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Example, $2^{2014}$ has $607$ digits. How many digits are in $5^{2014}$?

Is there any relation between the two numbers? I found the answer to be $1009$ because there exists a pattern in the repeating digits.

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$5^{2014}$ has $1408$ digits. – TonyK Apr 9 '14 at 23:27
Could you post ur answer and works? – user11355 Apr 9 '14 at 23:35
You first.${}{}$ – TonyK Apr 9 '14 at 23:36

$2^n \cdot 5^n = 10^n$, which has $n+1$ digits. When we multiply there will be a carry. So if $2^n$ has $m$ digits, $5^n$ has $n-m+1$ digits.Alpha shows it has $1408$ digits

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Now that's clever. I like it (+1)! – MPW Apr 9 '14 at 23:20
Why is this? It sure works, why? – user11355 Apr 9 '14 at 23:27
It's not quite right, as you can see by trying $n=1$ or $2$. In fact $5^n$ has $n-m+1$ digits. (You seem to have assumed that $m$ digits multiplied by $k$ digits has $m+k$ or $m+k+1$ digits, whereas in fact it has $m+k-1$ or $m+k$ digits.) – TonyK Apr 9 '14 at 23:33
@TonyK: You are correct, thanks. – Ross Millikan Apr 9 '14 at 23:37
@user139024: Fleshing out what TonyK says, if $a$ has $m$ digits and $b$ has $k$ digits, we have $10^{m-1}\le a \lt 10^m$ and $10^{k-1} \le b \lt 10^k$, so $10^{m+k-2} \le ab \lt 10^{m+k}$. The fact that we have a carry says $10^{m+k-1}$ is the power of interest. – Ross Millikan Apr 9 '14 at 23:40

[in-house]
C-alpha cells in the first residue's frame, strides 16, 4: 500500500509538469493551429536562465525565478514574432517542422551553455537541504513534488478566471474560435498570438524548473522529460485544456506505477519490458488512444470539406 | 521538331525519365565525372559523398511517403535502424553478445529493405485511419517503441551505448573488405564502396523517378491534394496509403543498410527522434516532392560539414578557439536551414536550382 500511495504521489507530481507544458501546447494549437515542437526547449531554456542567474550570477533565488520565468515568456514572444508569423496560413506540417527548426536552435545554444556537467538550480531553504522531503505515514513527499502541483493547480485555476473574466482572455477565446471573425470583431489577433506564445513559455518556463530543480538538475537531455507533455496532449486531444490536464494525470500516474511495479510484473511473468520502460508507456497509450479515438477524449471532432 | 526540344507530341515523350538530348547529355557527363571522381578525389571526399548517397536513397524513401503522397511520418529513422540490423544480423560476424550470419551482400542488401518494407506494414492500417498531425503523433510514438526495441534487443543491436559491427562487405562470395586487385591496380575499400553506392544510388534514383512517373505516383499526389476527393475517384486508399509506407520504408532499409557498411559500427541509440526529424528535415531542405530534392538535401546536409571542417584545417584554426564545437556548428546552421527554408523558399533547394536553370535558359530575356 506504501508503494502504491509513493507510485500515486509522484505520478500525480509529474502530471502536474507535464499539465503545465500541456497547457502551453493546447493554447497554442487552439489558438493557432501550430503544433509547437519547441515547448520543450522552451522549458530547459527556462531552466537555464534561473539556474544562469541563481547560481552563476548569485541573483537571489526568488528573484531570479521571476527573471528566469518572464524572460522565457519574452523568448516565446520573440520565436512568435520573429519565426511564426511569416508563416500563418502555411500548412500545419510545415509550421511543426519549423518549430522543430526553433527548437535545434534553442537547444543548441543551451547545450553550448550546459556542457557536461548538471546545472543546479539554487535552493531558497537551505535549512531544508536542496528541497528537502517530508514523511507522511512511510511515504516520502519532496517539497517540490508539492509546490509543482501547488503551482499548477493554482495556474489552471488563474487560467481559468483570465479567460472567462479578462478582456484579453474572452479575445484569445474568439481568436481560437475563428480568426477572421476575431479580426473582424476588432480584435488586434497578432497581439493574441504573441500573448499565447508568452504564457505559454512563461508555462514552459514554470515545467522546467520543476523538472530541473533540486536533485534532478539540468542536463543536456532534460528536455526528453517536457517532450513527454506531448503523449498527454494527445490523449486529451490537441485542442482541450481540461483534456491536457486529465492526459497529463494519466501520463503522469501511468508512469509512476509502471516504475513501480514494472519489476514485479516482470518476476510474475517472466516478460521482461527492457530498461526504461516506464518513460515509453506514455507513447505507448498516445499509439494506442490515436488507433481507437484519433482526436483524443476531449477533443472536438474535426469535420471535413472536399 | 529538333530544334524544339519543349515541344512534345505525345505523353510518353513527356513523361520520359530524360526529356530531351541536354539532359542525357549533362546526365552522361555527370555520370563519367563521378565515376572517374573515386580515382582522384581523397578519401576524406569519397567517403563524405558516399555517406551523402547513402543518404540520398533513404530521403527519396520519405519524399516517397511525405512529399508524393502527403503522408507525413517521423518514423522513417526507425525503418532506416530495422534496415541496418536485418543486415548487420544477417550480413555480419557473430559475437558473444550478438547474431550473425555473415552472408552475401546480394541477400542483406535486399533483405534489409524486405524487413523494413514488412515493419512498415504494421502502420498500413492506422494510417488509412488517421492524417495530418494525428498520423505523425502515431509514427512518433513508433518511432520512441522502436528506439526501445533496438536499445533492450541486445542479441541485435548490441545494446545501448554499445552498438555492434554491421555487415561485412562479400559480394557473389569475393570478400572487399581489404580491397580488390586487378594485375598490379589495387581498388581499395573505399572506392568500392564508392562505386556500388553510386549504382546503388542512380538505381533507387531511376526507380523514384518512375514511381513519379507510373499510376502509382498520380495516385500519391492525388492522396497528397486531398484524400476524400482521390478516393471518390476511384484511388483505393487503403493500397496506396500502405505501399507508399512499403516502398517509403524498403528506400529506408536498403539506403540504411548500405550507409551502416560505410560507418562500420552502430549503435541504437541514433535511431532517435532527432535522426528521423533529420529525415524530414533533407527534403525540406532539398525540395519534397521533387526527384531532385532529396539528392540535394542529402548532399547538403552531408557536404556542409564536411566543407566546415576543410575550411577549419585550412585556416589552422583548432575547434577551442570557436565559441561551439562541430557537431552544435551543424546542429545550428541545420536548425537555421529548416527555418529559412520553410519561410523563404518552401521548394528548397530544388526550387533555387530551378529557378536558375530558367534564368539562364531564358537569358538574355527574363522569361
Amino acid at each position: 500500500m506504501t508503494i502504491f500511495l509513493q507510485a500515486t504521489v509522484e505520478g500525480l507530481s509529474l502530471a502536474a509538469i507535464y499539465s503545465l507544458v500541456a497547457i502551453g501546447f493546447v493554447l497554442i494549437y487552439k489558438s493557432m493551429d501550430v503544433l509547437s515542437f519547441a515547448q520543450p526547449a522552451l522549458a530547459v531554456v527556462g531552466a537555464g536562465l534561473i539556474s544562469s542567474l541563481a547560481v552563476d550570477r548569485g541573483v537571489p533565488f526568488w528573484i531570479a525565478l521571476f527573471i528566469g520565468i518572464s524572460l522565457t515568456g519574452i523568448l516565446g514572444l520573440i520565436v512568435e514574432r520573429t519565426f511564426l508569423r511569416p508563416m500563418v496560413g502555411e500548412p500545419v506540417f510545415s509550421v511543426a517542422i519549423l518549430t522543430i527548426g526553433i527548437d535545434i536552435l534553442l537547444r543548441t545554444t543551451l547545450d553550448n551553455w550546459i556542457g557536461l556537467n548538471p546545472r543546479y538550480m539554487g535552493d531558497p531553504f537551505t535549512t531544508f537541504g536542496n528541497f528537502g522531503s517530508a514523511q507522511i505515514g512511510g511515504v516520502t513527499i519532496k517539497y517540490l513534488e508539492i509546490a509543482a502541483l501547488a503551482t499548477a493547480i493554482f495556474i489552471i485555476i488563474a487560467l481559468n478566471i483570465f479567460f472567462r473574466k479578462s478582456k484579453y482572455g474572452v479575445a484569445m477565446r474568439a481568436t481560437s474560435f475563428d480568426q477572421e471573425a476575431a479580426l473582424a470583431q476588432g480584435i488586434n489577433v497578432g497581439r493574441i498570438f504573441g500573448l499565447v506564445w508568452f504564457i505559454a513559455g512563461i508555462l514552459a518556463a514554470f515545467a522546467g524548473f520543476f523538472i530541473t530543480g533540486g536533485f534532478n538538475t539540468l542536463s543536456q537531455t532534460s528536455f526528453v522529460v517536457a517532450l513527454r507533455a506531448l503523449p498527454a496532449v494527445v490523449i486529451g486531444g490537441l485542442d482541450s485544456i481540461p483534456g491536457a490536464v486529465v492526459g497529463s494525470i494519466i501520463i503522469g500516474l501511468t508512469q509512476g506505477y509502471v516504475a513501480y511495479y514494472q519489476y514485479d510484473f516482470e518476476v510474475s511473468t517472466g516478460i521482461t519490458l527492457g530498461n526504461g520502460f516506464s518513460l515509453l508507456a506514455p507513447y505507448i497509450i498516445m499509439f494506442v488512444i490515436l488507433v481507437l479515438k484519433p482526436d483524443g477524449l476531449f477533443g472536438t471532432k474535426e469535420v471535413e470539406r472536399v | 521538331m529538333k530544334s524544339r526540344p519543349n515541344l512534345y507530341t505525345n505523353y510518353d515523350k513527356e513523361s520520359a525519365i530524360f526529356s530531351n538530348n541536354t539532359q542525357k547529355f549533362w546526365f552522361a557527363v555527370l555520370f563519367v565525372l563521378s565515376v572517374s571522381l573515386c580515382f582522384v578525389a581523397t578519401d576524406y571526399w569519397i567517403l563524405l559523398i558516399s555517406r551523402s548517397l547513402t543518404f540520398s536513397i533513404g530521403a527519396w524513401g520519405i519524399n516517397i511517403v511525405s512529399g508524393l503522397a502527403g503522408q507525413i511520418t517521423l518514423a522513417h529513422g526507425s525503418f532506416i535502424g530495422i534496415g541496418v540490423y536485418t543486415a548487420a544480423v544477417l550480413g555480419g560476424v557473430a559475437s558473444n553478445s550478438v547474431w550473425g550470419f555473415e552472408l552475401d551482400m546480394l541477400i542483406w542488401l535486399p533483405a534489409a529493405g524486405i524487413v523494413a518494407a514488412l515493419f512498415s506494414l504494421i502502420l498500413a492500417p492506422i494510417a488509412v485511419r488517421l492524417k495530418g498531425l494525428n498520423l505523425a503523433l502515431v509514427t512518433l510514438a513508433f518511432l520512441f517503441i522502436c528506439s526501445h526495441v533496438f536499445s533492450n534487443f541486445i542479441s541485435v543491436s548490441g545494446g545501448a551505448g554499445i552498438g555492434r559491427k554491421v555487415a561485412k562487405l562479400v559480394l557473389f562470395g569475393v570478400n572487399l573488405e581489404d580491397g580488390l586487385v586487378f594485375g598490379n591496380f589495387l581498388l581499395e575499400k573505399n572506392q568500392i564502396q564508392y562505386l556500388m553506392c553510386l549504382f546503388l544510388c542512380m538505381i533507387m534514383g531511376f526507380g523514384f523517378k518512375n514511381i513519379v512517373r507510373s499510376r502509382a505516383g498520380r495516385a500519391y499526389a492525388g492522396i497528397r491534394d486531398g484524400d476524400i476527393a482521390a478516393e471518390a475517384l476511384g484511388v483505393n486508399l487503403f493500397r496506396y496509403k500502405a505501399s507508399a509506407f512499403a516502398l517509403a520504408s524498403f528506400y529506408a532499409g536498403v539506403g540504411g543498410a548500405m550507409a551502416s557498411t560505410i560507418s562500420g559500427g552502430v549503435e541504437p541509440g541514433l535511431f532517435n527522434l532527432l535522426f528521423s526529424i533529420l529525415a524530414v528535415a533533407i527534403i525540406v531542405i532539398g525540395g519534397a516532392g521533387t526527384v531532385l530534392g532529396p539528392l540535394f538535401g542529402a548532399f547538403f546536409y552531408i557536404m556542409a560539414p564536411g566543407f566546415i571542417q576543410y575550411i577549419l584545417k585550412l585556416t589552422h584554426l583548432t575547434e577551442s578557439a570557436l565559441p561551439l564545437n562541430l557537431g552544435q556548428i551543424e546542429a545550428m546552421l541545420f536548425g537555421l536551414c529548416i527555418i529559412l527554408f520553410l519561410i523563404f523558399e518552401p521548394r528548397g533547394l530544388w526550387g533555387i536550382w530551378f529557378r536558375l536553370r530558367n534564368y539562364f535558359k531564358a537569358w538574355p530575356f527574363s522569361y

You can take the base 10 logarithm, and round up. $\log_{10}{5^{2014}} = 2014\log_{10}{5}$. How useful this is depends on whether you can compute the logarithm of 5.

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The number of digits in $a^b$ is surely the least integer greater than or equal to $b\log_{10}a$, right?

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if $m$ is the number of digits of a number $x$ then we have: $$10^{m-1} \leq x < 10^m$$ because $10^k$ is the smallets number having $k$ digits.

We deduce: $$m-1 \leq \log(x)< m$$ where $\log$ is the decimal logarithm.

Thus:$$m \leq 1+\log(x) < m+1$$ who gives: $$m=[1+\log(x)]$$ where $[y]$ is the integer part of $y$ that is the bigest integer $k$ such that $k \leq y$, that is the unique integer $k$ such that $k \leq y < k+1$)

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